The Irishman reflects on an excellent spell in which a series of strong showings and a fourth tour title have carried him to the very brink of a Ryder Cup place.

Magazine deadlines mean that although when you read this I will have played two Majors since my last column, I haven’t yet played the second one – the USPGA. By now, you will know how I fared there, and an interesting topic to kick off with is just how difficult these Major golf courses are becoming. From my practice rounds at Oakland Hills, it looks as though the USPGA has gone down the same set-up route as the US Open. If they get these greens firm and fast, no-one would even sniff level par because it’s so difficult. The rough is super-thick – they’ve combed it up so the ball sits down – the greens are extremely undulating, and it’s about 7,400 yards long!

I’ve heard on the grapevine that Augusta is thinking of throttling back to try and inject some excitement back into the Masters. It would certainly be a good idea to get the course back to how it was a few years ago, for example when Phil Mickelson shot 31 on the back nine to win in 2004.

All the Majors seem to be super-tough now and that was certainly true of the Open at Birkdale, although the weather played a big part there. I was happy with my game for about three and a half rounds, but my short game let me down a little on the weekend. The course set-up was fantastic, but for it to blow that hard for 12 hours a day, four days in a row, was a little extreme even for someone brought up on a links. The wind was 25-30mph against on the range, so it was difficult to get any work done there, and by Thursday or Friday my swing was getting a little left-sided in my efforts to keep the ball down. You do lose your mechanics a little as the week wears on. But overall Birkdale was a positive experience, and to walk away slightly disappointed at my second-best finish in a Major tells me I’m definitely improving.

My good summer run has brought the Ryder Cup sharply into focus, but as I write I can’t afford to rest on my laurels as it’s not yet a done deal. Mathematically I can still be bumped off, although it would take a freakish run of results. I bumped into Nick Faldo at Birkdale. He congratulated me on the win at Loch Lomond with the words, “Great playing; that should just about lock your place up and I hope to see you in September.” But I’m going to keep pinching myself until I see my name written on the team sheet! It’s an exciting prospect and I’m happy with my preparation and the way I’ve gone about things this year.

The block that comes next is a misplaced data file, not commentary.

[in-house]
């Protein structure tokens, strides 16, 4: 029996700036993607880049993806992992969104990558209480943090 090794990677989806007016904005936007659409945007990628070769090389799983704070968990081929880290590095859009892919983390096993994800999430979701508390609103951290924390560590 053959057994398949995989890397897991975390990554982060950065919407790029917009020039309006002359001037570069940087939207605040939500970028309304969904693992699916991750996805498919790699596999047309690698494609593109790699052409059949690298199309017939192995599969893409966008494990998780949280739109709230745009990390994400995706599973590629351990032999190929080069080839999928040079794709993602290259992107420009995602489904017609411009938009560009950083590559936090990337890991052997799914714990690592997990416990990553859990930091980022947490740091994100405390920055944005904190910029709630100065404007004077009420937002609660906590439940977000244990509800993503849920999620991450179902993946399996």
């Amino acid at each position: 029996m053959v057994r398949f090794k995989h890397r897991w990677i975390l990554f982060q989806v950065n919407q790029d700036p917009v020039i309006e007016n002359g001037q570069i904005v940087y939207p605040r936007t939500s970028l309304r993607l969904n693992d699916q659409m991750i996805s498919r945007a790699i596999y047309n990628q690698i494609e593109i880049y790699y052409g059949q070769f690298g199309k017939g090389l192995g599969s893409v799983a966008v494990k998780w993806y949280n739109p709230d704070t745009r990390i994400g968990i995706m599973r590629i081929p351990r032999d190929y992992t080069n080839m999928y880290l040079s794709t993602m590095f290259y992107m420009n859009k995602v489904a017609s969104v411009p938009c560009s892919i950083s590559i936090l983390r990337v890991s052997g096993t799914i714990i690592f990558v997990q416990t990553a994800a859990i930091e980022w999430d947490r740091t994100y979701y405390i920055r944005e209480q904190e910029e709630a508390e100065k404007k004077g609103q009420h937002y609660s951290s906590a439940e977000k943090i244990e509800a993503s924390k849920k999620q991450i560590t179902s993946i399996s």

I’ve worked very hard on shutting the Ryder Cup out of my thoughts on the course. I’ve got a good caddie in Ken Comboy, who’s been down the Ryder Cup road a few times with other players. When the Tour got back onto mainland Europe, we sat down and talked about the fact that I was in the mix, the media attention was going to increase, and I was going to be asked all these Cup questions. We then worked hard to make sure that our focus was on each week’s event, rather than some future event. The Ryder Cup might have been the bigger picture, but the important thing was to stay focused, stay in the present and perform as well as possible each week. So I worked hard with Ken and my psychologist, Karl Morris, to make sure I didn’t let anything distract me.

I managed that really well at Loch Lomond where I won my fourth Tour title. I hit a good second shot into the last with a two-shot lead, meaning I had sufficient cushion to savour the walk up 18 this time. I’ve never really had that before – I won my first by one in Sweden, so that went down to the last shot, and the other two in Korea and Italy in play-offs. When I hit that final approach, Ken said, “Do you realise this has potentially got you in to the Ryder Cup team?” At that point it hit home. I’d focused hard on winning that tournament without getting ahead of myself, and it was nice to achieve that under the gun.

In the last Ryder Cup at the K Club I did some commentating for RTE, which I have referred to as a kind of “self-punishment”. That was a bit tongue-in-cheek, but it was still a time for self-reflection. I knew I was good enough to be on the team, and not being there as a player was a real “moment” for me. When the winning putt dropped all the guys were celebrating and although I was pumped up for them, I felt a little flat inside as I looked on. I was trying to imagine what that must have felt like, and said to myself, “I’m going to be on the team at Valhalla.” There was a little bit of re-dedication there. I wanted to make sure I worked hard to give myself every chance.

I don’t think I’ve missed a Ryder Cup shot on TV in the last 15 years; I really have watched every shot. The media exposure has turned it into something massive, and it’s a tournament I’ve always dreamed of playing in. All the team golf I grew up playing – the Home Internationals, the European Championships – I always dreamed of getting my first cap for Ireland, having the bag with the Ireland logo on it, and playing internationally. I love the buzz in the locker room and the team room the night before when the pairings come out. I love all that stuff. And I’ve always been pretty good at matchplay; I think it suits my game. So assuming results don’t conspire against me in a most unlikely way over the next couple of weeks, I’m looking forward to finding out what Faldo might be like in the team room the night before. If I do make the team, these guys are all really good friends with whom I’ve practised a lot, and I think the camaraderie among Team Europe will be fantastic.